Access

You are not currently logged in.

Access your personal account or get JSTOR access through your library or other institution:

login

Log in to your personal account or through your institution.

If You Use a Screen Reader

This content is available through Read Online (Free) program, which relies on page scans. Since scans are not currently available to screen readers, please contact JSTOR User Support for access. We'll provide a PDF copy for your screen reader.

Clinal Geographic Variation in Mammals: Implications for the Study of Chronoclines

Paul L. Koch
Paleobiology
Vol. 12, No. 3 (Summer, 1986), pp. 269-281
Published by: Paleontological Society
Stable URL: http://www.jstor.org/stable/2400433
Page Count: 13
  • Read Online (Free)
  • Download ($12.00)
  • Subscribe ($19.50)
  • Cite this Item
Since scans are not currently available to screen readers, please contact JSTOR User Support for access. We'll provide a PDF copy for your screen reader.
Preview not available

Abstract

Mammalian species often exhibit clinal geographic variation in body size: individuals tend to be larger in areas with lower mean annual temperature. Climatic change involving increasing or decreasing mean annual temperature may cause clines to shift geographically, resulting in a phenotypic shift at all affected locales within a species' range. I assess the potential of shifting geographic clines to produce morphological trends in the fossil record. Five extant North American mammalian species (Didelphis virginiana, Mephitis mephitis, Odocoileus virginianus, Scalopus aquaticus, and Sciurus carolinensis) are examined to quantify size change along latitudinal clines and to estimate the geographic range and temperature difference commonly associated with a given difference in body size. Relative to body size, the observed size range of skeletal characters within each of these five species is comparable to that seen in a much larger sample of North American mammals. Thus patterns of variation documented for the five species may be used to assess the likelihood of cline translocation as an explanation of size change in the mammalian fossil record. As a case study, I examine three lineages from the Early Eocene of the Bighorn Basin, Wyoming. I determine that size change in these chronoclines represents evolutionary change and is not merely the result of shifting geographic clines.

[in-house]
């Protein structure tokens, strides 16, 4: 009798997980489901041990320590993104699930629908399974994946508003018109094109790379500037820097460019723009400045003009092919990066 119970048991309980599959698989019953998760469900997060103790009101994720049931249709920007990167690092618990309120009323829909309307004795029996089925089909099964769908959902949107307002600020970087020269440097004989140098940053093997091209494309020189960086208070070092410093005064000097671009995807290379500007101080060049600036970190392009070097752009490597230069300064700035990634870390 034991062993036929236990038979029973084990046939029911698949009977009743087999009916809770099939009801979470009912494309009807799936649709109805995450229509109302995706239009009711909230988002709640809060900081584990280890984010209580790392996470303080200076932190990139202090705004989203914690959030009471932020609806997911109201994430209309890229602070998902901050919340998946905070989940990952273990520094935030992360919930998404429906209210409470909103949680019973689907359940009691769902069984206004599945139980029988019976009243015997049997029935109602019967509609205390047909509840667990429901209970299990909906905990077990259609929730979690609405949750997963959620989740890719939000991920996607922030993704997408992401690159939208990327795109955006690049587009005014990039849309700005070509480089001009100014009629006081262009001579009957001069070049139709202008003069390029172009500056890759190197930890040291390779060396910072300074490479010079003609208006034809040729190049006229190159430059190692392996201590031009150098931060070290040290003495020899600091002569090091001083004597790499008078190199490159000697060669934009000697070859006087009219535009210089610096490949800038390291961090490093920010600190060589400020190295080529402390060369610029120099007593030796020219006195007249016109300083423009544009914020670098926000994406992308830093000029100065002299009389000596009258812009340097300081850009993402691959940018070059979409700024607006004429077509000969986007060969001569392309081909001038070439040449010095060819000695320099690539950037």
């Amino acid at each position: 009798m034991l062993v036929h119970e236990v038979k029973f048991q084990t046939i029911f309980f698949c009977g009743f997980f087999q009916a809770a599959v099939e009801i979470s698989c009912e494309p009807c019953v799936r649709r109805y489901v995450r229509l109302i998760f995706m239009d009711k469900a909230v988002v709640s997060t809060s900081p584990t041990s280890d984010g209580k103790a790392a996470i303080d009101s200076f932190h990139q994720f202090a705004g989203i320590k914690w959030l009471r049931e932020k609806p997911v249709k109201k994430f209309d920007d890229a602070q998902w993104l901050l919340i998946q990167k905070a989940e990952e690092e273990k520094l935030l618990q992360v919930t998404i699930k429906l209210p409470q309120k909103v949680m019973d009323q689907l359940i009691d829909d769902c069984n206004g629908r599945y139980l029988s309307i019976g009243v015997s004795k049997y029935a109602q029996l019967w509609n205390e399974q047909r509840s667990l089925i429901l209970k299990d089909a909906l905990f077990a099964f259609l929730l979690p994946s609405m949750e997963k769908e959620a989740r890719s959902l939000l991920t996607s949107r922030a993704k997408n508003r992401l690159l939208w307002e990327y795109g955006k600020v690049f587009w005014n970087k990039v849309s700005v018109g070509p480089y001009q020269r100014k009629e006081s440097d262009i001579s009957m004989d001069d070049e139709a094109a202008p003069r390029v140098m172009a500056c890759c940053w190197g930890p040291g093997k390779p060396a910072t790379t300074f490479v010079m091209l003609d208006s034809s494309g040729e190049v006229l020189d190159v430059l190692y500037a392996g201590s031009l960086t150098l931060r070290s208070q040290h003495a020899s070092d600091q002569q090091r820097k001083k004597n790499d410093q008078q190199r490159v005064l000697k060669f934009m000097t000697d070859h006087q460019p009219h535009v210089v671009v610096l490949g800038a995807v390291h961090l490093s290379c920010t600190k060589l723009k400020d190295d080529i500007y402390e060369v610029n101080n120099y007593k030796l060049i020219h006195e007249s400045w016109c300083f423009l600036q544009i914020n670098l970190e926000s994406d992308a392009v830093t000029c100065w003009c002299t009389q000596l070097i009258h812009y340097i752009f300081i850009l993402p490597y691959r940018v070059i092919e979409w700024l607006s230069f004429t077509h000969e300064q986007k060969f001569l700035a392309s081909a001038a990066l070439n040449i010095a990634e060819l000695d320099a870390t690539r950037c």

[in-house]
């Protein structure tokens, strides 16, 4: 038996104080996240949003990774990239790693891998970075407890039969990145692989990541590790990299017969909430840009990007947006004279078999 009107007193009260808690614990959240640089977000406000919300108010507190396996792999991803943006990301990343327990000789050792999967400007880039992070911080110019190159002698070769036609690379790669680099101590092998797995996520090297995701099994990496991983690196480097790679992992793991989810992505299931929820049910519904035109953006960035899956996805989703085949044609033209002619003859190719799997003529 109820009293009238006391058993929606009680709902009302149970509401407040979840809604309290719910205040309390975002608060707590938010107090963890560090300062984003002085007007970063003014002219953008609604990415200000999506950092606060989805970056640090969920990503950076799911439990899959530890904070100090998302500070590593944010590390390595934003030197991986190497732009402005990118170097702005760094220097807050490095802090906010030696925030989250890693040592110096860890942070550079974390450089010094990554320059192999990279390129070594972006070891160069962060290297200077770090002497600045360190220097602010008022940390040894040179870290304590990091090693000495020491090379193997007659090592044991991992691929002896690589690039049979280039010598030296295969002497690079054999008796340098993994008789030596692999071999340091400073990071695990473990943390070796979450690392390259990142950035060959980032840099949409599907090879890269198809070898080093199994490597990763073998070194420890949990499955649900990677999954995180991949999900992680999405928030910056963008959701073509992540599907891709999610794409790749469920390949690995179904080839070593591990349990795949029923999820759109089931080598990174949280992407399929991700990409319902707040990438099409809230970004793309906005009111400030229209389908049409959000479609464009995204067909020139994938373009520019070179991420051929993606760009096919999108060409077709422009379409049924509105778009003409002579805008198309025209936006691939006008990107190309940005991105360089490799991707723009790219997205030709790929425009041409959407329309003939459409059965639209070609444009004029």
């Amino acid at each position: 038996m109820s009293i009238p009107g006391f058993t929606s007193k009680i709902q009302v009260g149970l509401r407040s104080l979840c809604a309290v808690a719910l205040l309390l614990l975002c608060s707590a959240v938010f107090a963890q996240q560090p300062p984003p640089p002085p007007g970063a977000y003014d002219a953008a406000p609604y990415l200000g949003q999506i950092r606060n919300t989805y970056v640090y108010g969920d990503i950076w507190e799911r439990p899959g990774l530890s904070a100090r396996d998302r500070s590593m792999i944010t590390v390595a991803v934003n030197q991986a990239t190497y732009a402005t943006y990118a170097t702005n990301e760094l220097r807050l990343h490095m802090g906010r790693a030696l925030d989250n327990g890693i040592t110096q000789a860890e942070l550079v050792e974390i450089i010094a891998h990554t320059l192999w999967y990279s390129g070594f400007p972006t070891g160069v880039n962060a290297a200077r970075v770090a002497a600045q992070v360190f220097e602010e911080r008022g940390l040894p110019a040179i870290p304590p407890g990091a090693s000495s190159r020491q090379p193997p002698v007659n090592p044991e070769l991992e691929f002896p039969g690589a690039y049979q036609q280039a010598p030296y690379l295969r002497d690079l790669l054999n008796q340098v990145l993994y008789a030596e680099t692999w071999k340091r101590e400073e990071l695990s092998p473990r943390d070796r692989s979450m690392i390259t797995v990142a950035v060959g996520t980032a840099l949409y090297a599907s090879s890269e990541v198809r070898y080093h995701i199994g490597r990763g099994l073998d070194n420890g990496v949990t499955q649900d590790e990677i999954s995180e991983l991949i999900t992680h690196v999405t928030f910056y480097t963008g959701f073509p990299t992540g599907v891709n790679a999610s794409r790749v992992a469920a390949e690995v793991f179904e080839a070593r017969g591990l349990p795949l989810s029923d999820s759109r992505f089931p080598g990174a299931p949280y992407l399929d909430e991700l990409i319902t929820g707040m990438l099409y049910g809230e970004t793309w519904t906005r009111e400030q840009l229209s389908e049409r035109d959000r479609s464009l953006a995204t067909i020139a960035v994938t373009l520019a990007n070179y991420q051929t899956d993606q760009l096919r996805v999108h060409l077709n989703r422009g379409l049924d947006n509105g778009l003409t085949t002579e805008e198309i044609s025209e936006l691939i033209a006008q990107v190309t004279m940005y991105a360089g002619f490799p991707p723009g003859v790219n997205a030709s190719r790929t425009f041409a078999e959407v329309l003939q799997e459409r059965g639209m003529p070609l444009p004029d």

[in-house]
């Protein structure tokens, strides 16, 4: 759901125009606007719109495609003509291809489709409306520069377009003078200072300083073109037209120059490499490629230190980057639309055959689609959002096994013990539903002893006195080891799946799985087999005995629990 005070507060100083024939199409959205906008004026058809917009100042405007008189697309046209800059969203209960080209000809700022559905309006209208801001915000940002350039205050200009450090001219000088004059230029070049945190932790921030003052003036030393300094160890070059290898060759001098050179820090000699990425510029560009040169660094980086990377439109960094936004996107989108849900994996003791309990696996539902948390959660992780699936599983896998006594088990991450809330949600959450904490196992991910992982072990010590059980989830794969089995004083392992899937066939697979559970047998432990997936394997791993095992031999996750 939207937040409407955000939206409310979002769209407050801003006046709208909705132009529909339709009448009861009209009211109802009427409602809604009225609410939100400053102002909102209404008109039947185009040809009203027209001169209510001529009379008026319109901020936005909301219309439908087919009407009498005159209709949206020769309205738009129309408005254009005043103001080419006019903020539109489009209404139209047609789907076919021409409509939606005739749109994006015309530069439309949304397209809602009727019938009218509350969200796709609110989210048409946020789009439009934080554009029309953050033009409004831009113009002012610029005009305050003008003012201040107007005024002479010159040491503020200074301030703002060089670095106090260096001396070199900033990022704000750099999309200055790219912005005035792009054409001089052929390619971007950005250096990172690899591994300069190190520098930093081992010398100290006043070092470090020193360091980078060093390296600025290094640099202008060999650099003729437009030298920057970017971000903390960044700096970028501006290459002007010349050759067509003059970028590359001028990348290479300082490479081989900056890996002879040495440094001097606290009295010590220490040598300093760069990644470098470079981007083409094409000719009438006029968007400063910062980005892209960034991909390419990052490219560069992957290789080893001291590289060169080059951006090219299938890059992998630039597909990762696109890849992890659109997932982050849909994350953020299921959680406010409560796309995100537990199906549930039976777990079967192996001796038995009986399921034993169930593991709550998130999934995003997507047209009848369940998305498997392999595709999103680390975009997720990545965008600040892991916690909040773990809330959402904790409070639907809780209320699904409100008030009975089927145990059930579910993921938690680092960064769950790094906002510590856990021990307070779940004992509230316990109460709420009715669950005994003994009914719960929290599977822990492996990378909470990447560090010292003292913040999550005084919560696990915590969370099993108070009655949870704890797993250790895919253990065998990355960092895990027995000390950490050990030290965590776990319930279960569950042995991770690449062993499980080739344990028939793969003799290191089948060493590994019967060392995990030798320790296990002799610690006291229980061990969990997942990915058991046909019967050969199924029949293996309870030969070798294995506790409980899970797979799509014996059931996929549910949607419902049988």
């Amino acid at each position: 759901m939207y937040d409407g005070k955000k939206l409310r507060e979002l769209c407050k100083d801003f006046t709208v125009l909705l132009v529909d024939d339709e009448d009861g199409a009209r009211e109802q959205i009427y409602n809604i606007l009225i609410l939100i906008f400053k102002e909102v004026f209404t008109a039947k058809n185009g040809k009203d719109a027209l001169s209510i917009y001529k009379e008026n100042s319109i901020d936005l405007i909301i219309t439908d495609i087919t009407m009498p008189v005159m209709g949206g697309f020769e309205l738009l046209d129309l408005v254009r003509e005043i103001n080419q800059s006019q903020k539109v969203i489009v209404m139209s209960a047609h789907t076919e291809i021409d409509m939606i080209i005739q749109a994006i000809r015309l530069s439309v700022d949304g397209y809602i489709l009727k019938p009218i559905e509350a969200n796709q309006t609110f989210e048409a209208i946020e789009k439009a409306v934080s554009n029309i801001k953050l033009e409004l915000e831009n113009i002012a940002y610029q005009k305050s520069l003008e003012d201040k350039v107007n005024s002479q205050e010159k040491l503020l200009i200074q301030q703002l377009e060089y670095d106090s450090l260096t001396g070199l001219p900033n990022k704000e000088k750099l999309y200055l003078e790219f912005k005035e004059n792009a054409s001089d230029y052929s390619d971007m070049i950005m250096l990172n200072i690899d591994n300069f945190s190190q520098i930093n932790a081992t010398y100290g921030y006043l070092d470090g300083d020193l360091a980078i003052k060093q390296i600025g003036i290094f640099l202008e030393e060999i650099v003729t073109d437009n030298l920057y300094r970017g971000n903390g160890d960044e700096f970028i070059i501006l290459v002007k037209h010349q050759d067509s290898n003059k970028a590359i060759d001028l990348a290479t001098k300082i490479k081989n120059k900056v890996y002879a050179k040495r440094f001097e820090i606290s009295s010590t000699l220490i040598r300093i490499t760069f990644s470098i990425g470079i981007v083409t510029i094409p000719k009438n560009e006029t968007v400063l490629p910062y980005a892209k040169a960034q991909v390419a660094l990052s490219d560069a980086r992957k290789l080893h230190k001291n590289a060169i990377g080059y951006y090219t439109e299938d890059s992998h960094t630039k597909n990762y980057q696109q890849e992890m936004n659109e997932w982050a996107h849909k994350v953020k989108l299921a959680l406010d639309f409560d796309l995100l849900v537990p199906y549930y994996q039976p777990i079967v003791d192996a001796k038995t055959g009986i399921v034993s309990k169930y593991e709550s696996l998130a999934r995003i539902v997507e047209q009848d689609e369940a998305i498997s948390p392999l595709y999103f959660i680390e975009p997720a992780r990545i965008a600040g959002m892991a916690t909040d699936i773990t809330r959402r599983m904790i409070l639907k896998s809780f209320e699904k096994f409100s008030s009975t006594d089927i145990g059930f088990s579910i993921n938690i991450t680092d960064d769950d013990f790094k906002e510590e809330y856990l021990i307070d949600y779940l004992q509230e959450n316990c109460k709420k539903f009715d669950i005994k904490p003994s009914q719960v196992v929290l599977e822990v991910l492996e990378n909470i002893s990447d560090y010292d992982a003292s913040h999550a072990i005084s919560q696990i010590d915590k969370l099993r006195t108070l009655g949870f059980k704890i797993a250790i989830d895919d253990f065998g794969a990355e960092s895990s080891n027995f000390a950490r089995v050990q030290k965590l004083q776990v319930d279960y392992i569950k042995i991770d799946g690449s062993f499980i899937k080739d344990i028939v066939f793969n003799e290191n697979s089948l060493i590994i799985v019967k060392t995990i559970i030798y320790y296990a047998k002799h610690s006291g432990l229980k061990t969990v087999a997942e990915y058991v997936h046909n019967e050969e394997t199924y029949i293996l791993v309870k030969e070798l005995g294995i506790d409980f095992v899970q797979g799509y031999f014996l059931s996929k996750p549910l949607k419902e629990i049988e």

Page Thumbnails

  • Thumbnail: Page 
[269]
    [269]
  • Thumbnail: Page 
270
    270
  • Thumbnail: Page 
271
    271
  • Thumbnail: Page 
272
    272
  • Thumbnail: Page 
273
    273
  • Thumbnail: Page 
274
    274
  • Thumbnail: Page 
275
    275
  • Thumbnail: Page 
276
    276
  • Thumbnail: Page 
277
    277
  • Thumbnail: Page 
278
    278
  • Thumbnail: Page 
279
    279
  • Thumbnail: Page 
280
    280
  • Thumbnail: Page 
281
    281